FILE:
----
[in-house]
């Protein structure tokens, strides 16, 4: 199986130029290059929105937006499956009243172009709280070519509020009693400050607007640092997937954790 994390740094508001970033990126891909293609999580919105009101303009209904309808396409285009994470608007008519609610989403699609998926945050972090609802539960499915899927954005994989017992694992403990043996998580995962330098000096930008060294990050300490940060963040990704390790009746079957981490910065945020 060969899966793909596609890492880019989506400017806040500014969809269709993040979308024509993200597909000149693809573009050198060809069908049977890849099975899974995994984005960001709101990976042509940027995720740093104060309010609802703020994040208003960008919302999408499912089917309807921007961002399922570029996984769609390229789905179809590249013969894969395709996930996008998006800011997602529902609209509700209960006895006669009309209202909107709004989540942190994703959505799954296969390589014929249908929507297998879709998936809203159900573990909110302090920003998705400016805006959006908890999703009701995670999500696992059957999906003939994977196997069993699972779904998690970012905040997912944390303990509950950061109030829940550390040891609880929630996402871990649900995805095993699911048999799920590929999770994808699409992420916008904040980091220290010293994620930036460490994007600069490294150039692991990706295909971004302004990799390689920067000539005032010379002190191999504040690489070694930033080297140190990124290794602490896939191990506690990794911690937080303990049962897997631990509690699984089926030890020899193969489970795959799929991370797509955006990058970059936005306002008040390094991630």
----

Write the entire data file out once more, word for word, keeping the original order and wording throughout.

[in-house]
């Protein structure tokens, strides 16, 4: 199986130029290059929105937006499956009243172009709280070519509020009693400050607007640092997937954790 994390740094508001970033990126891909293609999580919105009101303009209904309808396409285009994470608007008519609610989403699609998926945050972090609802539960499915899927954005994989017992694992403990043996998580995962330098000096930008060294990050300490940060963040990704390790009746079957981490910065945020 060969899966793909596609890492880019989506400017806040500014969809269709993040979308024509993200597909000149693809573009050198060809069908049977890849099975899974995994984005960001709101990976042509940027995720740093104060309010609802703020994040208003960008919302999408499912089917309807921007961002399922570029996984769609390229789905179809590249013969894969395709996930996008998006800011997602529902609209509700209960006895006669009309209202909107709004989540942190994703959505799954296969390589014929249908929507297998879709998936809203159900573990909110302090920003998705400016805006959006908890999703009701995670999500696992059957999906003939994977196997069993699972779904998690970012905040997912944390303990509950950061109030829940550390040891609880929630996402871990649900995805095993699911048999799920590929999770994808699409992420916008904040980091220290010293994620930036460490994007600069490294150039692991990706295909971004302004990799390689920067000539005032010379002190191999504040690489070694930033080297140190990124290794602490896939191990506690990794911690937080303990049962897997631990509690699984089926030890020899193969489970795959799929991370797509955006990058970059936005306002008040390094991630």